Monday, December 31, 2012

A time for toasts

To mix the proper spirit to carry us into New Year's, I turn first to the old standby, Anthony Powell. Every year around this time I find the opening sentence of this passage from The Acceptance World running through my head:
It was that prolonged, flat, cheerless week that follows Christmas. My own existence seemed infinitely stagnant, relieved only by work on another book. Those interminable latter days of the dying year create an interval, as it were, of moral suspension: one form of life already passed away before another has had time to assert some new, endemic characteristic. Imminent change of direction is for some reason often foreshadowed by such colourless patches of time.
E. B. White, late in life, was even more bleak about the winding down of the year. In a letter sent to friends in early January 1984, White called Christmas and New Year's "the two long loneliest holiday weekends of the year." But he had a way to get past their air of, in Powell's terms, "moral suspension":
The year is only a few days old but I am already in my thoughts careening toward summer and fall, awaiting the day when I can boost my canoe on top of the car and set out for the lake.
Anyone viewing straight-on the snowbanks of a New England January is likely to look to spring, and then on to summer, but it takes a special temperament to already be thinking, mere days into January, of the gentle, wistful wane into autumn.

Ah, but if you're going out tonight, let Amor Towles remind you that that the martini is the only drink, and should be treated as such:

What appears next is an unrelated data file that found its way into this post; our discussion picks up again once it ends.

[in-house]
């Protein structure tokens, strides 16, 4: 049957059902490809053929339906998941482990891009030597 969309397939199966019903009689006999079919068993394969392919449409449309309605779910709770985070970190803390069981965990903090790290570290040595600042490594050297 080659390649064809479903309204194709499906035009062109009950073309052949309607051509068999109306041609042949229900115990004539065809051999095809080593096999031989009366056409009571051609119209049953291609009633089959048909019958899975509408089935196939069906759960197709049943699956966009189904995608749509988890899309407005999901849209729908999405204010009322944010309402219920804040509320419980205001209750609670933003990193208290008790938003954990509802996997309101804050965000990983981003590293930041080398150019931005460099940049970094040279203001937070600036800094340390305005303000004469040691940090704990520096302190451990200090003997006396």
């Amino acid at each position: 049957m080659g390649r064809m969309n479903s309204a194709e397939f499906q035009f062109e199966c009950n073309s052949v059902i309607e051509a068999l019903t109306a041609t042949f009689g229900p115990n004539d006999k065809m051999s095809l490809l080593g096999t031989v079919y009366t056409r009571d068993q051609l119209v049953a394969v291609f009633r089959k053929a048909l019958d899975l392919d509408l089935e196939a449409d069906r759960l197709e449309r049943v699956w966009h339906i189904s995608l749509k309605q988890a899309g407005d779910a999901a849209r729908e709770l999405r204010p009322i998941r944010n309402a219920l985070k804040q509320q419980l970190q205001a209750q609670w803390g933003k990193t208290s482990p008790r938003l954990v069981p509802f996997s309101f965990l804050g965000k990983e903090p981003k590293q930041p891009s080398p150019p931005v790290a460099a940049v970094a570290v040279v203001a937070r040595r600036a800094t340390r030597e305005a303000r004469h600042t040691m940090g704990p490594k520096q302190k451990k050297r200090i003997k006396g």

Casper placed a napkin on top of a silver shaker and rattled it good. Then he carefully began to pour. First, he filled my glass to the brim. The liquor was so cold and pure it gave the impression of being more translucent than water. Next he filled Eve's glass. When he began filling Tinker's, the flow of alcohol from the shaker slowed noticeably. And then trickled. For a moment it seemed as if there wasn't going to be enough. But the gin kept trickling and the surface kept rising until with the very last drop Tinker's martini reached the brim. It was the sort of precision that gave one confidence.
And, should you down too many martinis, I'll supply you, from Dawn Powell's diary entry of October 28, 1939, with this unimpeachable defense:
Coby, drunk, tie awry, coat half wrong-side out, hair tousled, inspires a "Good God!" from group. Why? he wants to know. "Go to a mirror," they suggest. "Just take a look at yourself." He shakes his head complacently. "I look alright," he says. "My genitals are covered, aren't they?"
Happy New Year, folks.


  1. Happy new year! Your Powell quotation made me laugh, that is so much what I always feel about this week - this year, I am not even trying to finish a book, really, so feel even more than usually unmoored!

  2. andrea10:37 PM

    If E.B. White wrote that in 1984 (quick check of his dates: 1899-1985) he would have been 85. So that's pretty good, to be thinking of boosting a canoe up onto a car. I wonder if he managed it, maybe with some help.